Founded in 1956 by a missionary, Anchorage Baptist Temple (ABT) is now one of the leading religious institutions in Alaska. The spirit and drive of ABT’s beloved pastor of 45 years, Dr. Jerry Prevo, has played a big role in making the church what it is today. Under Prevo’s watch, ABT has grown from 300 members to over 2,200 members, which spurred the construction of a stunning 2,100-seat sanctuary in 1992. Partly because ABT’s services have become more contemporary and partly because the sanctuary is hosting more and more musical acts, AVL consulting and integration firm Michael Garrison Associates (MGA, Fresno, California) recently installed a massive Danley Sound Labs sound reinforcement system that includes Synergy Horn full-range loudspeakers, Tapped Horn subwoofers, and over 300,000 watts of Danley integrated processing/amplification that connects with the rest of the system via primary and backup Dante networks.
MGA’s founder and president worked with ABT to put the very first sound system into its sanctuary back in 1992, and MGA handled a subsequent renovation in 2003. When amplifier channels and DSP began failing recently, ABT’s technical staff determined it was time to overhaul the system. “The demands on our venue had changed significantly,” said Bryan Dunfee, ABT’s technical director responsible for lighting and audio. “Since the previous system went in in 2003, we’ve been doing a lot more live dramatic performances and concerts, and we knew we wanted to meet the requirements of riders for large acts going forward. Even for our own services, the demands had gone over and above those required by a typical worship band and speech.”
As sometimes happens, the decision to design and install a new system came with an extreme timeline: the word “go!” came in late September with the expectation of a finished system in early November. “We were in full swing before the phone was hung up!” laughed Daniel Durst, senior consultant with MGA. “Fortunately, we had already done a layout for an upgrade using past components. In the interim, Bryan had worked on Danley systems while he was working a tour, and he was deeply impressed with Danley’s fidelity and approach. We had recently completed a church installation in Ohio involving Danley components and were similarly impressed. We received great support from Joel Moak, Danley’s western sales manager and Doug Jones, director of Danley University and famed acoustician. They helped us choose appropriate components and, together, we modeled every aspect of ABT’s sanctuary. I really wanted everything nailed, all the way down to mic placements and phasing.”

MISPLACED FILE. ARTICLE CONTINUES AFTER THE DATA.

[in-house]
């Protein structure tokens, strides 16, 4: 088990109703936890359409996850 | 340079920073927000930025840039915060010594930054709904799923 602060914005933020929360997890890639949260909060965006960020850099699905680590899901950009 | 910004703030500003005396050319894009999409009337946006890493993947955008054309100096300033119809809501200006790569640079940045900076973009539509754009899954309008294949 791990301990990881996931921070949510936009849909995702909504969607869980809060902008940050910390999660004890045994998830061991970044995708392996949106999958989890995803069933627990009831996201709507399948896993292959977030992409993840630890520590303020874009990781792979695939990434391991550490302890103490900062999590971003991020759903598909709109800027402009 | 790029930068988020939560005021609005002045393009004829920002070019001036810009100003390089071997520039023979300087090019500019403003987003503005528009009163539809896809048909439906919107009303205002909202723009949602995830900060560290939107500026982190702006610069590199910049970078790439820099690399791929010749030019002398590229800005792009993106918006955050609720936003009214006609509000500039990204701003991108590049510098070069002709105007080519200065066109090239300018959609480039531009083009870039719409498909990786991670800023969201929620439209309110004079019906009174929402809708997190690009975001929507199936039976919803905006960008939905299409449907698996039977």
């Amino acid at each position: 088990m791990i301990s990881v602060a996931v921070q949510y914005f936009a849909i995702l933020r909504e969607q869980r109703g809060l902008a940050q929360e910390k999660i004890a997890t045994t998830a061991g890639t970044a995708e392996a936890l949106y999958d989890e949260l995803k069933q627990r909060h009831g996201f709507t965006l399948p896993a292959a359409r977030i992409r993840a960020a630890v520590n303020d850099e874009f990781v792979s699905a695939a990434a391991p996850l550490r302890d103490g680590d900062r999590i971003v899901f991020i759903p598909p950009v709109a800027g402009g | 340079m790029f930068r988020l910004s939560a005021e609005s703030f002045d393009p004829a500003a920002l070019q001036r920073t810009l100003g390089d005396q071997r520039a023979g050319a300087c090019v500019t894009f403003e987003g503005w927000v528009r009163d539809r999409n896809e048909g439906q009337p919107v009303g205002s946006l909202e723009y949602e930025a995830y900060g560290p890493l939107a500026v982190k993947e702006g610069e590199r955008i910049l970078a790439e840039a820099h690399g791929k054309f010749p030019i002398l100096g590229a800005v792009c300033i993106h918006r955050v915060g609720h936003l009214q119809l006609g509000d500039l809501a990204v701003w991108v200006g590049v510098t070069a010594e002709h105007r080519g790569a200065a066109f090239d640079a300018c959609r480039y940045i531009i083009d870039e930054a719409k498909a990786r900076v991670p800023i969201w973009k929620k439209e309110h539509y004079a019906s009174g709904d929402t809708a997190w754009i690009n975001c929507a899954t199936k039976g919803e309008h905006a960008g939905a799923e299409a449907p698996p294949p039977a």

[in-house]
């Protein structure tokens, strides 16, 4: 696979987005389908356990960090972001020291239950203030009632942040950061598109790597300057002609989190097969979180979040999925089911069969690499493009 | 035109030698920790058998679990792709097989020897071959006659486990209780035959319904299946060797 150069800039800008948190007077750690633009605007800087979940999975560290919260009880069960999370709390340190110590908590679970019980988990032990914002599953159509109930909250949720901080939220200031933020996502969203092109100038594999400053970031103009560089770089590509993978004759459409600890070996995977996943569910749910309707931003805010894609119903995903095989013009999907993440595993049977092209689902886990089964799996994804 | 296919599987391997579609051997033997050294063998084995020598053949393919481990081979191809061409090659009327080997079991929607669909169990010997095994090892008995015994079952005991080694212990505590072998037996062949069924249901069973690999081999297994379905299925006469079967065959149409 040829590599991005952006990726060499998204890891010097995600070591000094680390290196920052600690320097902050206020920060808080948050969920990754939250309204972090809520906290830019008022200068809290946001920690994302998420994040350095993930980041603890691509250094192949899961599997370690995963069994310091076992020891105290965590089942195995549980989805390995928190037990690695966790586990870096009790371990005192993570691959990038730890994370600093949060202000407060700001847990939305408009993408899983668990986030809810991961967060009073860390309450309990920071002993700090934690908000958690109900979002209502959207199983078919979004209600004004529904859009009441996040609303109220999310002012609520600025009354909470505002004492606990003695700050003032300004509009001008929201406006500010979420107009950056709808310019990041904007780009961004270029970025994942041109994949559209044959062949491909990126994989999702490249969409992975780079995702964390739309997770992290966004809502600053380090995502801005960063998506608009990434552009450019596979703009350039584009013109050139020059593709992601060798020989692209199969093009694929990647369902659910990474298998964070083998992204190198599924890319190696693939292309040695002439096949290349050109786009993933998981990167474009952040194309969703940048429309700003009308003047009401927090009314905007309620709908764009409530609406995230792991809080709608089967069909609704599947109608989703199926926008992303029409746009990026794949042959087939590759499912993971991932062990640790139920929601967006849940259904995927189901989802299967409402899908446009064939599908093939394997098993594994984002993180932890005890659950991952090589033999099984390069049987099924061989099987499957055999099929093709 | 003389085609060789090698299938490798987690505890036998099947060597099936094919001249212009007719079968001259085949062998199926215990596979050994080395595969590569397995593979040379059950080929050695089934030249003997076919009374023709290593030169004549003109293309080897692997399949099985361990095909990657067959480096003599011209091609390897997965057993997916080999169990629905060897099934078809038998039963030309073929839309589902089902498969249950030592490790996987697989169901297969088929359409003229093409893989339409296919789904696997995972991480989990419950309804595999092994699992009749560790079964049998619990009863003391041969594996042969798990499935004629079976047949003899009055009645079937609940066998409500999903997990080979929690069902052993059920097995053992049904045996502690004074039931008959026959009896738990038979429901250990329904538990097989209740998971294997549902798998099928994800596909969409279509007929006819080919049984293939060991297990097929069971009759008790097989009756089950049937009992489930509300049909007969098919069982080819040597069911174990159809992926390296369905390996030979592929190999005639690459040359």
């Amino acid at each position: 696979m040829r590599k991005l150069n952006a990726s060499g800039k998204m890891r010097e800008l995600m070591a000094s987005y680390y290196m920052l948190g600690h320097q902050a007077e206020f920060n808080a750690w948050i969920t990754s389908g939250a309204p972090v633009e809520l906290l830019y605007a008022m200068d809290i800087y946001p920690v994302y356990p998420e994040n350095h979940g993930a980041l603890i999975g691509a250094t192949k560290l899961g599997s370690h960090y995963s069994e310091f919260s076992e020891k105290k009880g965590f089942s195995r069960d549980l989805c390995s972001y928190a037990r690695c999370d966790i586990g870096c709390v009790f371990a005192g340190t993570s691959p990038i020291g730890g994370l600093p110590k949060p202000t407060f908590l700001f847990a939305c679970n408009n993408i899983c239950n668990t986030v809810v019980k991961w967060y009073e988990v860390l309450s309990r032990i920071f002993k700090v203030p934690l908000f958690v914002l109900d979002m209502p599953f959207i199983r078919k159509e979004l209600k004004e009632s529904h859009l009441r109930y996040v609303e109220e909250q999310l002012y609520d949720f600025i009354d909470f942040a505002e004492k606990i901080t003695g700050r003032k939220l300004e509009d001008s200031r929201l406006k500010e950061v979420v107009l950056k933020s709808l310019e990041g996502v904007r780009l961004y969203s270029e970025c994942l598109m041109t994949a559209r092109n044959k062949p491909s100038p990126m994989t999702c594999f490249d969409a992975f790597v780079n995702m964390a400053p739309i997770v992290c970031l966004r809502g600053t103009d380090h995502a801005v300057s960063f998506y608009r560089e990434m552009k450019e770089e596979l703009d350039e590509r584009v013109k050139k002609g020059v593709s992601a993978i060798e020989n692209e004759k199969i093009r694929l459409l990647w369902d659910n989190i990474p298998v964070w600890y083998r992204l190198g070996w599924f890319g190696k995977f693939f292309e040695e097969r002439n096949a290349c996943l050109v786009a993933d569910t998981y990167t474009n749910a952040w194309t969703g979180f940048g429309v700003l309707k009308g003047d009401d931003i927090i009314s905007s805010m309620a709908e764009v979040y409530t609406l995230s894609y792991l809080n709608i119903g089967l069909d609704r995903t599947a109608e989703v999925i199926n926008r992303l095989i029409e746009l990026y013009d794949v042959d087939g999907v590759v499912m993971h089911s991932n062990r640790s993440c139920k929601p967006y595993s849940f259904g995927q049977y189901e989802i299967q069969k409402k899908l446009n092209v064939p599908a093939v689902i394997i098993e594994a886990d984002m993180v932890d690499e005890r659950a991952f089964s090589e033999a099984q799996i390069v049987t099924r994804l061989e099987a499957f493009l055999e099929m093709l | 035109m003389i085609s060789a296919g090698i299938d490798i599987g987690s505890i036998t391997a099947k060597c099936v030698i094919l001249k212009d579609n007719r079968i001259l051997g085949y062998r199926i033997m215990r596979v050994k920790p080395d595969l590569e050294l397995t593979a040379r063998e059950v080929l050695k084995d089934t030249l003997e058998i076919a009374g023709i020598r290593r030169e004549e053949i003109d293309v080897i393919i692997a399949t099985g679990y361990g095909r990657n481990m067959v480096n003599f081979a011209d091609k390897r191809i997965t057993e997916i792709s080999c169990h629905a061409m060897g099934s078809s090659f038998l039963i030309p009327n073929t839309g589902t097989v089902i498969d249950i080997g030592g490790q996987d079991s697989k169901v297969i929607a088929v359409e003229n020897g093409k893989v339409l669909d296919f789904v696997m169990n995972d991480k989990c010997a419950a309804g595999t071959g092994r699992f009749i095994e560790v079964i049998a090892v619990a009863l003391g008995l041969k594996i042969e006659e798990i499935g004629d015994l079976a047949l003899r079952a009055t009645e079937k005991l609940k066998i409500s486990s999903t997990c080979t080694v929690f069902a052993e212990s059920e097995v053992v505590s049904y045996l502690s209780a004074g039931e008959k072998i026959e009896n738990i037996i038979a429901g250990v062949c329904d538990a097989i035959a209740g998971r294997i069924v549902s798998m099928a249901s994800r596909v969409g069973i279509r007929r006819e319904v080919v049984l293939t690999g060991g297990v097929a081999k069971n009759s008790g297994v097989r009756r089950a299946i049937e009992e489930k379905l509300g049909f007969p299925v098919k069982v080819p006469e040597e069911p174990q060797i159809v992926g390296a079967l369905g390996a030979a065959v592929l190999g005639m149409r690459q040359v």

As it turns out, Durst’s careful preparation was time well spent: the realised coverage is perfect and none of the components needed to be adjusted from their prescribed placements. Main coverage is achieved with seven Danley SH-96HOs arrayed above the front of the stage. Each main box has a paired SH-95HO for down fill. “Danley’s famous pattern control was evident when we could obviously walk into and out of the beam, and the predicted placements and angles worked out perfectly,” Durst said. Dunfee added, “The high-frequency output on the ‘HO’ versions was the right way to go – they sound great!”
Thanks again to careful planning and expert commissioning, the bass response from the full-range boxes rolls seamlessly into the output from six Danley TH-118 subwoofers which are flown, tight pack in the centre cluster portion of the soffit over the stage. According to Dunfee, the TH-118s are more than capable of rattling the entire building. The size of the room and its balcony and under-balcony areas necessitated a delay system. Five Danley SH-96HOs comprise the upper-balcony delay and twelve Danley SH-95HOs comprise the under-balcony delay. Eight new Danley SM-80M floor monitors service the stage, and sixteen Danley SH-Mini’s provide Danley clarity in the sanctuary’s foyer.
Between the time a new system was installed in 2003 and this newest renovation, ABT upgraded the FOH and monitor consoles to DiGiCo SD7 and SD10s respectively. Both units have the capacity for Dante networking, but the church had only used Dante in a limited capacity before the Danley upgrade. Because the newest generation of Danley “DNA” amplifiers include Dante connectivity, MGA wired up the new system using Dante exclusively, save for the monitoring system. “It’s shocking to look at the back of the amp rack,” said Dunfee. “It looks naked; it’s almost creepy! But everything is carried on CAT5 cable, with a redundant backup network built right in.” In all, one dedicated Danley DNA SC48 processor pairs with 15 4-channel Danley DNA 20K4 Pro Dante amplifiers with integrated processing and two four-channel Danley DNA 5K4c amplifiers.
“With a nice, flat, undistorted system, we’re free to shape things however we like from the console,” said Dunfee. “We can go smooth and soft, hard and punchy, or anything else, depending on the nature of the music and the circumstance. Our church members are happy with the Danley upgrade. They keep commenting on how full and lush everything sounds. It can be loud, but it’s never sharp, edgy, or painful. We’ve got a huge age range, from tots, to teenagers who like it loud, to seniors. The system works across all those age ranges and sets us up for big successful concerts.”